Police up ski theft focus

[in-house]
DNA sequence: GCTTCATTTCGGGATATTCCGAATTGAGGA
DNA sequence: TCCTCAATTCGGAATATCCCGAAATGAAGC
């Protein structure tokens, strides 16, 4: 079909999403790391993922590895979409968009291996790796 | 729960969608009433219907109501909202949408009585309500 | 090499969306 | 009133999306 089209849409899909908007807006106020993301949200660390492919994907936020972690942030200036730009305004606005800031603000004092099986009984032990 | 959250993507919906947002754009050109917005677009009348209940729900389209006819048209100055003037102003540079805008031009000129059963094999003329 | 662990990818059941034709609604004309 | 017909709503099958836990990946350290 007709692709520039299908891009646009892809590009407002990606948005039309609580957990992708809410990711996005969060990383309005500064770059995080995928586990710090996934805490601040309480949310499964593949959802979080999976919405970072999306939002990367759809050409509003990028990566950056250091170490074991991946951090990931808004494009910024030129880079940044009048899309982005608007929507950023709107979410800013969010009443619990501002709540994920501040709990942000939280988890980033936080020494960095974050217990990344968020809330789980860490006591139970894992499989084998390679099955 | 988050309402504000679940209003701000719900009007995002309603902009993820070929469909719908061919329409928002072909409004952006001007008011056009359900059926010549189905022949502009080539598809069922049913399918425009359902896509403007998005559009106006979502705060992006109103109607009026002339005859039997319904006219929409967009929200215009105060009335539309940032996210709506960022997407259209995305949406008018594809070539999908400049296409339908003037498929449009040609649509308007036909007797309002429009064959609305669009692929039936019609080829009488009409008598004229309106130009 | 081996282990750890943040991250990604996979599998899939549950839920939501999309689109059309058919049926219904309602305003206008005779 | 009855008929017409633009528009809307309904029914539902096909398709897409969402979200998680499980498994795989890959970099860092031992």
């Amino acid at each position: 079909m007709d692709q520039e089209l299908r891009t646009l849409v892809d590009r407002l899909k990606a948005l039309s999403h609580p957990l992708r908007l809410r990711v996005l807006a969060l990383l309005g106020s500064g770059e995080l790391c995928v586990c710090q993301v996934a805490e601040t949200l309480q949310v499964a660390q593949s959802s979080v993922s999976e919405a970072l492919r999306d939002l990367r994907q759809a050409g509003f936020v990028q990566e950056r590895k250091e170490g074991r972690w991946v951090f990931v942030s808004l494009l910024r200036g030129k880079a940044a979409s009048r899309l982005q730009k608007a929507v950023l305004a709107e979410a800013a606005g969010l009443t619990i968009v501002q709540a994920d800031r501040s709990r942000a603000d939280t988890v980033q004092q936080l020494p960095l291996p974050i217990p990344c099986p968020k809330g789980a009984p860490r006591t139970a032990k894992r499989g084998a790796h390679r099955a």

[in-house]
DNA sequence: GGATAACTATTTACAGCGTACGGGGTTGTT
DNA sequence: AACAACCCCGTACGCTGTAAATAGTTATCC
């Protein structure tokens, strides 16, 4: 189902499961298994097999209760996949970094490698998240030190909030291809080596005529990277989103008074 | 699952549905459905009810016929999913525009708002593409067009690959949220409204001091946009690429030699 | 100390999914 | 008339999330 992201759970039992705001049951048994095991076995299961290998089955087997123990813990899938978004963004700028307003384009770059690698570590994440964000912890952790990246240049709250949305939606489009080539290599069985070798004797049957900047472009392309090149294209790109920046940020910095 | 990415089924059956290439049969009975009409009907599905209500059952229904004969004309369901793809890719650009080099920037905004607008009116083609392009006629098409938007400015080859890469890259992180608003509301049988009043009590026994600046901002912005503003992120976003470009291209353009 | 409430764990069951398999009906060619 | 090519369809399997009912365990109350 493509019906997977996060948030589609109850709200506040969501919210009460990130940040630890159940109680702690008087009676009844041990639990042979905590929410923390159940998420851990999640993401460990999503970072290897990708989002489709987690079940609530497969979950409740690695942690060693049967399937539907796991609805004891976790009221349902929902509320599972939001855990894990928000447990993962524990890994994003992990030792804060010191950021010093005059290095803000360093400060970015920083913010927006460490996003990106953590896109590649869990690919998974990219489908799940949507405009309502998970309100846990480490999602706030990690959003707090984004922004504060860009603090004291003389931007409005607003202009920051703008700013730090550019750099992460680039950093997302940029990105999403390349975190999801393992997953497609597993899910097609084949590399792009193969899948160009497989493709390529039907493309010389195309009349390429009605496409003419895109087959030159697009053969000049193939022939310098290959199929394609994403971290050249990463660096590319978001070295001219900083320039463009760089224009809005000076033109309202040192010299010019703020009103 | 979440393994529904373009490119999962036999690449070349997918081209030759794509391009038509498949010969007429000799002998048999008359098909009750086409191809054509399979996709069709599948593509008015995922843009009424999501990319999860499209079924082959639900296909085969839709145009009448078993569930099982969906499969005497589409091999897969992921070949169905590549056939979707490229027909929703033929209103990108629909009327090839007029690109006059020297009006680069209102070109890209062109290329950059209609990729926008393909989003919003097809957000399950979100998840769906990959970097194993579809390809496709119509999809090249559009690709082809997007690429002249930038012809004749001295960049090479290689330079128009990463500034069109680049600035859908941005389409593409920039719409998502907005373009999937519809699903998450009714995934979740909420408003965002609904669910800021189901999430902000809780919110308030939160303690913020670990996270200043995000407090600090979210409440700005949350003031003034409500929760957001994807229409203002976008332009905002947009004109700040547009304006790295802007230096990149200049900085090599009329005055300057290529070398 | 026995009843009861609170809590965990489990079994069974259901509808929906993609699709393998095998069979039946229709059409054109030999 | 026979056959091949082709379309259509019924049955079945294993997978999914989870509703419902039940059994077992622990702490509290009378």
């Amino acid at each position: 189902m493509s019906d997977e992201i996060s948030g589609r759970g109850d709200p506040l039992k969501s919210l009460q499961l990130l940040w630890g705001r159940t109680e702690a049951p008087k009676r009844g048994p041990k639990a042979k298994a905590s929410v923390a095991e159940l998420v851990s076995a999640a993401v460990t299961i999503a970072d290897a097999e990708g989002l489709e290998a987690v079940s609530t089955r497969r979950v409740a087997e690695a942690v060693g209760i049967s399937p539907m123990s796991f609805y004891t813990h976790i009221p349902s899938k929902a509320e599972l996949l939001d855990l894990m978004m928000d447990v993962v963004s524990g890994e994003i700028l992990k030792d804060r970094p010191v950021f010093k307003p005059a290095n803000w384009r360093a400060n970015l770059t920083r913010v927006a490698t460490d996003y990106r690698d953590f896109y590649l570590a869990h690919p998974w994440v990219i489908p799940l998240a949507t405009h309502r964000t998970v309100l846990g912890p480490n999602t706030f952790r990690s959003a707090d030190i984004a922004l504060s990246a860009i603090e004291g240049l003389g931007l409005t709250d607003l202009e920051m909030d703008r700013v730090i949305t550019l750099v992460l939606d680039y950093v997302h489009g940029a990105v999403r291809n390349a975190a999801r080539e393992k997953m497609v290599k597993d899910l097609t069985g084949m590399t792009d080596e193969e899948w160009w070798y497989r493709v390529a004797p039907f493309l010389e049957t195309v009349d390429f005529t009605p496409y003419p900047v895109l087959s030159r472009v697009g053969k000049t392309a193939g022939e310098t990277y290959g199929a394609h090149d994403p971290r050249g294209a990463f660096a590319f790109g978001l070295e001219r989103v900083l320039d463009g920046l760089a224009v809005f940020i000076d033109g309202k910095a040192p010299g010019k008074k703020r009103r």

More than a dozen police officers from Carinthia are currently supporting their colleagues in Tyrol to fight the growing number of ski thefts.There were 2,724 reported cases of ski thefts in Tyrol last year, up by 13.2 per cent compared to 2008. Figures also increased in five other of Austria’s overall nine provinces year on year. Salzburg registered the second-highest crime rate in this regard behind Tyrol with 1,294 cases in 2009, down by 5.8 per cent compared to the previous year.An overall 4,576 pairs of skis – six per cent more than in 2008 – and 838 snowboards, up by 13.7 per cent year on year, were nicked across the country in 2009.Now officials in Tyrol and Carinthia, where 111 ski theft incidents were registered in 2009, agreed to cooperate on the matter. The Kurier newspaper reports today (Weds) that 15 police officers are currently in Tyrol to assist in examining the hundreds of ski theft cases reported by tourists in the winter sport hotspot so far this winter.Commentators have criticised that only a fraction of reported cases are solved by police, while authorities appealed on holidaymakers to be more careful.Police suggested tourists should lock their skis when abandoning them outside après ski bars and restaurants. They also said placing each ski separated from the other one at prepared areas in front of mountainous gastronomy businesses could reduce the risk of having them stolen.”We are currently trying out various measures to tackle the issue, but there isn’t a patent remedy,” a policeman told the Kurier.Austria is one of the most successful countries in the European Alps when it comes to attracting skiers and snowboarders. Around 56.1 million overnight stays were registered in the country between November 2009 and last March, up by 1.3 per cent year on year.Many Austrian hotel managers offered low-priced package deals last winter and in the 2008/2009 winter season amid fears people were unwilling to spend as much as they used to do on their trips due to the recession. Recent polls among hotel bosses in the Austrian Alps however revealed widespread optimism as far as current booking figures are regarded.